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10 Idiomatic Italian Expressions That Will Make You Sound Like a True Italian

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Want to Sound Like a True Italian? You Must Learn These 10 Idiomatic Italian Expressions

Idiomatic expressions are phrases or sayings that often have a metaphorical meaning that differs from the words’ literal meaning. Italians use idiomatic expressions as an integral part of the language in everyday conversation.

This article will explore some of the most common Italian idiomatic expressions and how they can be used in conversation.

1Fare buon viso a cattivo gioco

Translation and Meaning: Making a good face to a lousy game means “having a positive attitude even in an unfavorable situation.”


  • Quando sono la’ faccio buon viso a cattivo gioco.
  • When I’m there, I have a positive attitude even if I don’t like the situation.

2Essere alla frutta

Translation and Meaning: To be at the fruit, and the meaning is “to be at the end of something and be out of energy.”


  • Alla fine dell’allenamento ero alla frutta.
  • At the end of the workout I was beat.

3Essere al verde

Translation and Meaning: To be at the green, and the meaning is “to be without money, to be penniless”.


  • Come mai sei sempre al verde?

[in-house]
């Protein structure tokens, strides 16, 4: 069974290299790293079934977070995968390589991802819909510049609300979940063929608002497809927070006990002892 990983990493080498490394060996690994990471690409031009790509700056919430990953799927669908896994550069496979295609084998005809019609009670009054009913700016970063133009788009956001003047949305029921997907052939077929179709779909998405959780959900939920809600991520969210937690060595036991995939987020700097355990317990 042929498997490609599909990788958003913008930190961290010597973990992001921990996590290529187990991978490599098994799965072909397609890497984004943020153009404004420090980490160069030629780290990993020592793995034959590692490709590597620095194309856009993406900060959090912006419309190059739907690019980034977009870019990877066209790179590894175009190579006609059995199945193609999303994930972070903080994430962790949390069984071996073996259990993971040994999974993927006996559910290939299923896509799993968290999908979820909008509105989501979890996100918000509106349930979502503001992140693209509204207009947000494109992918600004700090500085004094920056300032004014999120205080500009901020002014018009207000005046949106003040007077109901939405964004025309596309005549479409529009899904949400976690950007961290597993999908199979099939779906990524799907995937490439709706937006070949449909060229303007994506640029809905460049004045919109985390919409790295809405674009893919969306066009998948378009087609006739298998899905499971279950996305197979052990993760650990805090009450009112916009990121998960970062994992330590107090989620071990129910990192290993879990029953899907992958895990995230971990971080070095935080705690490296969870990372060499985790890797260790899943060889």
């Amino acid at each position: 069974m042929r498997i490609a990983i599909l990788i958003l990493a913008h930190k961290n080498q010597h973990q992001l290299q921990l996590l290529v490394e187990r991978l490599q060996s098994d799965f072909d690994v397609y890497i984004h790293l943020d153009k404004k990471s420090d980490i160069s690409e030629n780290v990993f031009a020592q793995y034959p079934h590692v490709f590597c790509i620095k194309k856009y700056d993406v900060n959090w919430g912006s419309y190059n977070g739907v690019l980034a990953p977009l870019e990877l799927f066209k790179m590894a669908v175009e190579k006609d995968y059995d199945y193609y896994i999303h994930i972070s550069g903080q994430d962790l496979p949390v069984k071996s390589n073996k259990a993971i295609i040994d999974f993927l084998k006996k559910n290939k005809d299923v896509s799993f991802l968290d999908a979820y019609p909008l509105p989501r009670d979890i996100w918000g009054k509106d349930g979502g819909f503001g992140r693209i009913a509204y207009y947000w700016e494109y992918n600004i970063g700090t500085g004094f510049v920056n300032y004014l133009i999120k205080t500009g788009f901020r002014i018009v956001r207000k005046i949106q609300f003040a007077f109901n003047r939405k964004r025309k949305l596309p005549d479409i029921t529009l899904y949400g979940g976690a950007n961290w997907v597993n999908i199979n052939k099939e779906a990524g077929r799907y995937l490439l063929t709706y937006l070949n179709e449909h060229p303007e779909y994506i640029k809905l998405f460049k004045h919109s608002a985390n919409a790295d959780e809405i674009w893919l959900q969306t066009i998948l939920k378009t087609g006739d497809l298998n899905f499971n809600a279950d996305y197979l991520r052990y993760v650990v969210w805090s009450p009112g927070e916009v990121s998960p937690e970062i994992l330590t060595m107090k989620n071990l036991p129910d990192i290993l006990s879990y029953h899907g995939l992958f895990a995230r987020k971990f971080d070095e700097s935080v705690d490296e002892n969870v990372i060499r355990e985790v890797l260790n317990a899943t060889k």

• How come you’re always without money?

4Essere un pezzo di pane

Translation and Meaning: Being a piece of bread means “being a good person.”


  • Luigi e’ un pezzo di pane.
  • Luigi is a good person.

5Facile come bere un bicchier d’acqua

Translation and Meaning: As easy as drinking a glass of water. This is a metaphor that shows how a specific action is easy or it is deemed to be easy. This is the equivalent of the English “easy as a piece of cake”.


  • L’esame e’ stato facile come bere un bicchier d’acqua.
  • The exam was a piece of cake.

6Fare le scarpe

Translation and Meaning: Making shoes means “to take someone else’s place.”


  • Gli ha fatto le scarpe e ha preso il suo posto.
  • He won and took over his position.

7Finché c’è vita c’è speranza

Translation and Meaning: As long as there is life there is hope. Italians use this idiomatic expression to manifest hope.


  • Non ti arrendere, finche’ c’e’ vita c’e’ speranza.
  • Don’t give up, there’s still hope.

8Fischiare le orecchie

Translation and Meaning: Whistling the ears. This expression is used when one feels that someone speaks poorly of them.


  • Ieri mi sono fischiate le orecchie. Stavate parlando di me?
  • Yesterday my ears were whistling. Were you talking about me?

9Gettare la spugna

Translation and Meaning: Throwing the sponge. This expression is the equivalent of the English “throwing the towel”. The meaning is “to surrender.”


  • Alla fine ha gettato la spugna.
  • In the end, he threw the towel.

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